AUGUSTA — The LePage administration unveiled its A-F grading system Wednesday, the latest education reform effort that has already drawn sharp criticism from union leaders and educators.

Statewide, 75 percent of both high schools and elementary schools got a C or lower. For elementary schools, only 12 percent got A’s, and 13 percent got B’s. For high schools, only 10 schools, or 8 percent, got A’s, and 20 schools, or 16 percent, got B’s.

At a press conference in Augusta at the Maine State Library, Gov. Paul LePage said the grades would make schools accountable.

“We grade all our children, and now all we’re doing is taking data that’s in the filing cabinets and putting it out so parents, teachers, administrators, anyone and everyone interested in the schools, in a school system in Maine, to see how they’re doing,” LePage said.

“I want the good schools to be rewarded, and those that aren’t doing as well, we want to be able to help them.”

“It’s for our kids,” he said. “We need to put our kids first … These kids are our future for our state, country and the world.”

As in most of the state, C was the common grade for schools in central Maine.

Only one school in the Augusta area, Whitefield Elementary in RSU 12, received an F. There were a handful of As, including Hussey Elementary in Augusta and Fayette Central School, which earned scores that placed them both in the top five elementary and middle schools statewide.

Also in central Maine, Augusta’s Cony High School got a C, Gardiner Area High School got a D, and Erskine Academy in China got a B.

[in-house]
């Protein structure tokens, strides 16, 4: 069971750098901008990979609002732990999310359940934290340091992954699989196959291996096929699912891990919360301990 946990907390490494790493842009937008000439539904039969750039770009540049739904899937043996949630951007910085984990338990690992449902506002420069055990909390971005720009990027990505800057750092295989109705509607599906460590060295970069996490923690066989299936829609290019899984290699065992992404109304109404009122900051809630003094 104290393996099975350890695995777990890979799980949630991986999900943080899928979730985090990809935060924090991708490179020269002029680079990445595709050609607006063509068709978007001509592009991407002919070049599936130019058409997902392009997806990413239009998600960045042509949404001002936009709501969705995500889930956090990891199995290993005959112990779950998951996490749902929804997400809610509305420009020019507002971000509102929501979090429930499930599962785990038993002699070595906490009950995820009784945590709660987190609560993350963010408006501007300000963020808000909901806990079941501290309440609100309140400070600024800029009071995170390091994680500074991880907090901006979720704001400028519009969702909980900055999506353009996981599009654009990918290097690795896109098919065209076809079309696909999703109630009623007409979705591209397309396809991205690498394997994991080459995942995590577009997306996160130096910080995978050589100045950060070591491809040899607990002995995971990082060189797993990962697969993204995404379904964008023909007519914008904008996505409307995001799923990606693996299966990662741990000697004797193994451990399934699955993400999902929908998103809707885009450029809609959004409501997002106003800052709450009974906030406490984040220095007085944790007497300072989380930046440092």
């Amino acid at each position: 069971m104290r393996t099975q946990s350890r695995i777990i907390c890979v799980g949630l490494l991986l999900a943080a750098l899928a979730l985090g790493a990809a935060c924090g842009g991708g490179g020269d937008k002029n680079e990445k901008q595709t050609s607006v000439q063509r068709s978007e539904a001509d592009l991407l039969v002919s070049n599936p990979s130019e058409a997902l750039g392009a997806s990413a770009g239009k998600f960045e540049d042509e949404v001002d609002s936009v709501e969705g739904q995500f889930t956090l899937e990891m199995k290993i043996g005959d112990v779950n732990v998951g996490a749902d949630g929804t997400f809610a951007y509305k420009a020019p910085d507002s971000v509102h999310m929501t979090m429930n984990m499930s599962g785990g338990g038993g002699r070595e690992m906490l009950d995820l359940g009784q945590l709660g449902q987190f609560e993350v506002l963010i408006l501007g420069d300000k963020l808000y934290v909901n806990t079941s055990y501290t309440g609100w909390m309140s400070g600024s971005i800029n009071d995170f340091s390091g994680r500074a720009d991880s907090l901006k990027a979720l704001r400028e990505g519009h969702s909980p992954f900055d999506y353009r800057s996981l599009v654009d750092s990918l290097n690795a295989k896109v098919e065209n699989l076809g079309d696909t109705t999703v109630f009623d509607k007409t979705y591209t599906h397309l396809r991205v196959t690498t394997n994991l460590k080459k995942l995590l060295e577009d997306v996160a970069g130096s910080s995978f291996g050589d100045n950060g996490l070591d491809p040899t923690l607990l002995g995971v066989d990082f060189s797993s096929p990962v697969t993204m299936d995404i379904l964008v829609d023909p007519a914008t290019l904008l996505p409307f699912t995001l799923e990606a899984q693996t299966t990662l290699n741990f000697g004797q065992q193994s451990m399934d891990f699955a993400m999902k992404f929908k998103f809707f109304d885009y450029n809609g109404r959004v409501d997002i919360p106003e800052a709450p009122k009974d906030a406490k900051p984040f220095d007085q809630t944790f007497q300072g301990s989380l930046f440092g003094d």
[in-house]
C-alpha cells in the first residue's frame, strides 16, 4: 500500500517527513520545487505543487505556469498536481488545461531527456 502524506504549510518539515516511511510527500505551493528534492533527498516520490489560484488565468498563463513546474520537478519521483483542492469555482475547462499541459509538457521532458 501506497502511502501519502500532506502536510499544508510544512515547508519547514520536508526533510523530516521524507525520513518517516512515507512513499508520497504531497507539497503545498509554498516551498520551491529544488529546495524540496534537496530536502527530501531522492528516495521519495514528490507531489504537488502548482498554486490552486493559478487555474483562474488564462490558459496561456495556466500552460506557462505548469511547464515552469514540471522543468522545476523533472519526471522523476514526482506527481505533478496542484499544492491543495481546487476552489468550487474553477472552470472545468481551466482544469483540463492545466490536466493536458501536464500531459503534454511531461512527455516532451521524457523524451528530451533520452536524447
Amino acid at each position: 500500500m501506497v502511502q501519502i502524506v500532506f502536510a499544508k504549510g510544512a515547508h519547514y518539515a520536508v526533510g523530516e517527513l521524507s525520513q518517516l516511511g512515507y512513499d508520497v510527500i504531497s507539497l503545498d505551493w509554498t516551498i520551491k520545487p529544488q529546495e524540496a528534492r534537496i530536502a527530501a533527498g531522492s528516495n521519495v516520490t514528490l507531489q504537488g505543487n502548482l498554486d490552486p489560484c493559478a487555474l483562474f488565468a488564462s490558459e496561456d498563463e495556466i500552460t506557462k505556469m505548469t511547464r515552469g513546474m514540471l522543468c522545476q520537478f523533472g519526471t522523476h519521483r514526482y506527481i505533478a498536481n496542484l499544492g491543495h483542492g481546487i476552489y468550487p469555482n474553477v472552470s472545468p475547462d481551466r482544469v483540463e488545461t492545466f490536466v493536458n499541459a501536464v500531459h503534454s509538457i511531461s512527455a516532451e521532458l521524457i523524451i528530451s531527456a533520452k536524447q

Pat Hopkins, superintendent of Gardiner-based RSU 11, reacted to the grades, feeling the grades did not reflect work that has been done recently to improve performance.

In March, Hopkins sent a letter to parents celebrating the gains that RSU 11 students have made on standardized tests in recent years, in some cases surpassing state average scores.

On Wednesday she planned to send home another letter, this time explaining the district’s middling grades, which she said don’t reflect improvements made in the schools.

“I don’t think a simple grade accurately reflects the day-to-day work that’s going on in the classroom,” Hopkins said. “That work is just far more complicated than a single letter grade can provide.
Gardiner Area High School students performed well enough on tests to earn the school a C, but only 94.5 percent of students participated. Because state and federal authorities require 95 percent participation, the school was docked a grade and fell to a D.

An elementary school in the district, Pittston Consolidated School, fell 0.7 points short of a B.

Meanwhile, the two towns in Alternative Organizational Structure 97 had the highest-performing schools in central Maine. Fayette Central School, Winthrop Grade School and Winthrop Middle School all earned As. Winthrop High School received a B.

“It validates the work we’re doing in the schools,” Superintendent Gary Rosenthal said. “So we’re really thrilled.”

Rosenthal said the data show that schools in the district are promoting growth among all students, including the lowest achievers.

AOS 97 schools have below-average rates of low-income students in the area, but Rosenthal said he’s not deterministic about socioeconomic status and school performance.